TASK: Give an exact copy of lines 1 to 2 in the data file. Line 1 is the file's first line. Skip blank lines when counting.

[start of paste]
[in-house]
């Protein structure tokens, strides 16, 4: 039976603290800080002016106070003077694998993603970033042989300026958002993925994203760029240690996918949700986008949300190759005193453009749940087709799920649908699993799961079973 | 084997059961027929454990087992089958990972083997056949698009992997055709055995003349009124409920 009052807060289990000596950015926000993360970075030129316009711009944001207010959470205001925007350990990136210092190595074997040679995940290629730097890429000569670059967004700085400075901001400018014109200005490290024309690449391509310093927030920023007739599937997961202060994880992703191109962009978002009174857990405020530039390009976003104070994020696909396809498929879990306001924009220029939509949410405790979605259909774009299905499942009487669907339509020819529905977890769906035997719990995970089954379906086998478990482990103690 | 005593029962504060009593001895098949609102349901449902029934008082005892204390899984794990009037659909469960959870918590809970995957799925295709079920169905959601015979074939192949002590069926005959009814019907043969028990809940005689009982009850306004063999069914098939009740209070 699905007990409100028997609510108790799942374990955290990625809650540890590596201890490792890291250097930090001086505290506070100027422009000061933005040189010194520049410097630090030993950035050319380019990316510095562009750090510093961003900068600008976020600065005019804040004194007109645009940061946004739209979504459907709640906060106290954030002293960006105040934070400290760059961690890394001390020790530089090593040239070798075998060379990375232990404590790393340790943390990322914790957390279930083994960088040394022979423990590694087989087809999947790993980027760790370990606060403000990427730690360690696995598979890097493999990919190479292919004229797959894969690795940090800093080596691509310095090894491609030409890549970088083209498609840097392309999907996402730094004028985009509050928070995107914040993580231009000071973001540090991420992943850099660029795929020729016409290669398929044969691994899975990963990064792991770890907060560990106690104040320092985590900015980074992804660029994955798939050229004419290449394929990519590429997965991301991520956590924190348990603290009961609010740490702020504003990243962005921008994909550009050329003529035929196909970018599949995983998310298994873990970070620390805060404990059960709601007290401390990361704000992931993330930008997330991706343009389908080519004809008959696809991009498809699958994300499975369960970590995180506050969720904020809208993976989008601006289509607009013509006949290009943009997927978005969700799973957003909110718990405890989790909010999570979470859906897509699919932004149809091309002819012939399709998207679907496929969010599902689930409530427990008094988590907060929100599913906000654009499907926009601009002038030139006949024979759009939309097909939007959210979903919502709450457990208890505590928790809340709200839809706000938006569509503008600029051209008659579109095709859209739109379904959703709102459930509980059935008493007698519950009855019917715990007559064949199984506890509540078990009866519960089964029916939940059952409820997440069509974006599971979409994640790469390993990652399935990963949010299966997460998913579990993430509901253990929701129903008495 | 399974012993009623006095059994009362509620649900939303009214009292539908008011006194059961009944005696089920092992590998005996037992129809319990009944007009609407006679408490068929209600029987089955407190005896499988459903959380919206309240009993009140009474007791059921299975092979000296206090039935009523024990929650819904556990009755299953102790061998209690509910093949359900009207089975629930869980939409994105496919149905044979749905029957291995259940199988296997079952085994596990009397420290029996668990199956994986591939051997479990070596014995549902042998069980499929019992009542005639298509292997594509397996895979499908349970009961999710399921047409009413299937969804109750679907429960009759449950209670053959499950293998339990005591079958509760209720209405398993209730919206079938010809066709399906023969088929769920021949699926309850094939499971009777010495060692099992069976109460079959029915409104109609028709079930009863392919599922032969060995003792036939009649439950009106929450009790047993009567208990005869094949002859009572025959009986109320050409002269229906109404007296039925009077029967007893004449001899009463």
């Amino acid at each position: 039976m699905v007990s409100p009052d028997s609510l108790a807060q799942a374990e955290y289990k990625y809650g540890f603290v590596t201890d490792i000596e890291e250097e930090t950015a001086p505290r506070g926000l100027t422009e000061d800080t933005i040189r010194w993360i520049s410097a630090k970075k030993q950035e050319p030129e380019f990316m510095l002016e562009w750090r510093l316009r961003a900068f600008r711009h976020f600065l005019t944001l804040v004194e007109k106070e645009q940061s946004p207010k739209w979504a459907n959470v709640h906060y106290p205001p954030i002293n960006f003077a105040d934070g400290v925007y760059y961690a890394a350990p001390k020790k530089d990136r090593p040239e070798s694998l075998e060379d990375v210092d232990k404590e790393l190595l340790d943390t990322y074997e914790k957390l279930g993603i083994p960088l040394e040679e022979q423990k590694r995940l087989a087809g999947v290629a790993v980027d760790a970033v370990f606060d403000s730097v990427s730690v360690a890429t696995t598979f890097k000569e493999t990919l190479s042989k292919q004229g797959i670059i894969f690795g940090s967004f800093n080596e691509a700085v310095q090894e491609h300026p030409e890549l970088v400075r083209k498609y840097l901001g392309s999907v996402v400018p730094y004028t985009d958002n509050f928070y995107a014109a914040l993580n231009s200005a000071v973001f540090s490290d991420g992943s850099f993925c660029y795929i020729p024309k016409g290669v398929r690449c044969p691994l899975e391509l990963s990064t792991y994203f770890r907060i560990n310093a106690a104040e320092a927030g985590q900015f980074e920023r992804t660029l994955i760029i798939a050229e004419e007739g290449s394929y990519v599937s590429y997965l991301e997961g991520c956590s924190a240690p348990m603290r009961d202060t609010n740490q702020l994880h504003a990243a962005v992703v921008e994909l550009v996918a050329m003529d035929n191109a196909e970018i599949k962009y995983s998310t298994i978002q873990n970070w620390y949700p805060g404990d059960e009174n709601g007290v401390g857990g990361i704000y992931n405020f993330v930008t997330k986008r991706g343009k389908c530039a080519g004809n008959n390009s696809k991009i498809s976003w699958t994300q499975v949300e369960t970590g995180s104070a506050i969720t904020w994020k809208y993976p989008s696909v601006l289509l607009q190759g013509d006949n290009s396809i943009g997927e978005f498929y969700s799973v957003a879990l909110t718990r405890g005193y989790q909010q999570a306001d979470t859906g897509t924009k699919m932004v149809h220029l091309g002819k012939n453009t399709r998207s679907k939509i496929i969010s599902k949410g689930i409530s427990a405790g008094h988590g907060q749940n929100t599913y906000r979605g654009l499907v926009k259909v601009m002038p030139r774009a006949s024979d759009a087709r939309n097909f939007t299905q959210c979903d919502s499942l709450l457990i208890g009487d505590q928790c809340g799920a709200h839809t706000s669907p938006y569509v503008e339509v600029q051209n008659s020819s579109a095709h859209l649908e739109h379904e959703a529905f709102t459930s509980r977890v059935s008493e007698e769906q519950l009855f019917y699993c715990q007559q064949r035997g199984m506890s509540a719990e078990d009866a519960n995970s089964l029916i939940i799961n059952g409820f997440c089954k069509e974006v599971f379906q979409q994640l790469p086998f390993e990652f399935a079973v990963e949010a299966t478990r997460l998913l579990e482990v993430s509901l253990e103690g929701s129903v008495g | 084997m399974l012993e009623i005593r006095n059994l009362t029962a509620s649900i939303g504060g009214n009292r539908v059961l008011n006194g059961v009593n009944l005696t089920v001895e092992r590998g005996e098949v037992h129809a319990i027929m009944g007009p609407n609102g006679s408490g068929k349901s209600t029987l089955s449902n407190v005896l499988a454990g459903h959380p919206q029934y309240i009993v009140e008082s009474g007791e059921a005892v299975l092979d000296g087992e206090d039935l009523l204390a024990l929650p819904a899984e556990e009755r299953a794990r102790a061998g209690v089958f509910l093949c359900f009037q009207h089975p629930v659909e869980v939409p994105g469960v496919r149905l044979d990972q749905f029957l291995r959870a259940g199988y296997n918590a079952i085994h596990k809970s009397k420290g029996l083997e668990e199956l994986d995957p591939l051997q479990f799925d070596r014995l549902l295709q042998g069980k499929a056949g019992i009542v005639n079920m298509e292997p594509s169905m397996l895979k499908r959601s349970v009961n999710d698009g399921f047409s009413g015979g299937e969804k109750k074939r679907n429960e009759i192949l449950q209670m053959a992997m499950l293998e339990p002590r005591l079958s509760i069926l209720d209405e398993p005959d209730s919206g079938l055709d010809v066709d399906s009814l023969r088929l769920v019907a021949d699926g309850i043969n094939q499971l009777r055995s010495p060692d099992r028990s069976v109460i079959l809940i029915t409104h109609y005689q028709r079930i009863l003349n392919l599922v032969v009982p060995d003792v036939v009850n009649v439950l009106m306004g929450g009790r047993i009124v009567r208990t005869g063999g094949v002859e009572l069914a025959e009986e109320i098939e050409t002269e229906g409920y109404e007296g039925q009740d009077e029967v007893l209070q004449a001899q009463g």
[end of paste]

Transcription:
[in-house]
């Protein structure tokens, strides 16, 4: 039976603290800080002016106070003077694998993603970033042989300026958002993925994203760029240690996918949700986008949300190759005193453009749940087709799920649908699993799961079973 | 084997059961027929454990087992089958990972083997056949698009992997055709055995003349009124409920 009052807060289990000596950015926000993360970075030129316009711009944001207010959470205001925007350990990136210092190595074997040679995940290629730097890429000569670059967004700085400075901001400018014109200005490290024309690449391509310093927030920023007739599937997961202060994880992703191109962009978002009174857990405020530039390009976003104070994020696909396809498929879990306001924009220029939509949410405790979605259909774009299905499942009487669907339509020819529905977890769906035997719990995970089954379906086998478990482990103690 | 005593029962504060009593001895098949609102349901449902029934008082005892204390899984794990009037659909469960959870918590809970995957799925295709079920169905959601015979074939192949002590069926005959009814019907043969028990809940005689009982009850306004063999069914098939009740209070 699905007990409100028997609510108790799942374990955290990625809650540890590596201890490792890291250097930090001086505290506070100027422009000061933005040189010194520049410097630090030993950035050319380019990316510095562009750090510093961003900068600008976020600065005019804040004194007109645009940061946004739209979504459907709640906060106290954030002293960006105040934070400290760059961690890394001390020790530089090593040239070798075998060379990375232990404590790393340790943390990322914790957390279930083994960088040394022979423990590694087989087809999947790993980027760790370990606060403000990427730690360690696995598979890097493999990919190479292919004229797959894969690795940090800093080596691509310095090894491609030409890549970088083209498609840097392309999907996402730094004028985009509050928070995107914040993580231009000071973001540090991420992943850099660029795929020729016409290669398929044969691994899975990963990064792991770890907060560990106690104040320092985590900015980074992804660029994955798939050229004419290449394929990519590429997965991301991520956590924190348990603290009961609010740490702020504003990243962005921008994909550009050329003529035929196909970018599949995983998310298994873990970070620390805060404990059960709601007290401390990361704000992931993330930008997330991706343009389908080519004809008959696809991009498809699958994300499975369960970590995180506050969720904020809208993976989008601006289509607009013509006949290009943009997927978005969700799973957003909110718990405890989790909010999570979470859906897509699919932004149809091309002819012939399709998207679907496929969010599902689930409530427990008094988590907060929100599913906000654009499907926009601009002038030139006949024979759009939309097909939007959210979903919502709450457990208890505590928790809340709200839809706000938006569509503008600029051209008659579109095709859209739109379904959703709102459930509980059935008493007698519950009855019917715990007559064949199984506890509540078990009866519960089964029916939940059952409820997440069509974006599971979409994640790469390993990652399935990963949010299966997460998913579990993430509901253990929701129903008495 | 399974012993009623006095059994009362509620649900939303009214009292539908008011006194059961009944005696089920092992590998005996037992129809319990009944007009609407006679408490068929209600029987089955407190005896499988459903959380919206309240009993009140009474007791059921299975092979000296206090039935009523024990929650819904556990009755299953102790061998209690509910093949359900009207089975629930869980939409994105496919149905044979749905029957291995259940199988296997079952085994596990009397420290029996668990199956994986591939051997479990070596014995549902042998069980499929019992009542005639298509292997594509397996895979499908349970009961999710399921047409009413299937969804109750679907429960009759449950209670053959499950293998339990005591079958509760209720209405398993209730919206079938010809066709399906023969088929769920021949699926309850094939499971009777010495060692099992069976109460079959029915409104109609028709079930009863392919599922032969060995003792036939009649439950009106929450009790047993009567208990005869094949002859009572025959009986109320050409002269229906109404007296039925009077029967007893004449001899009463």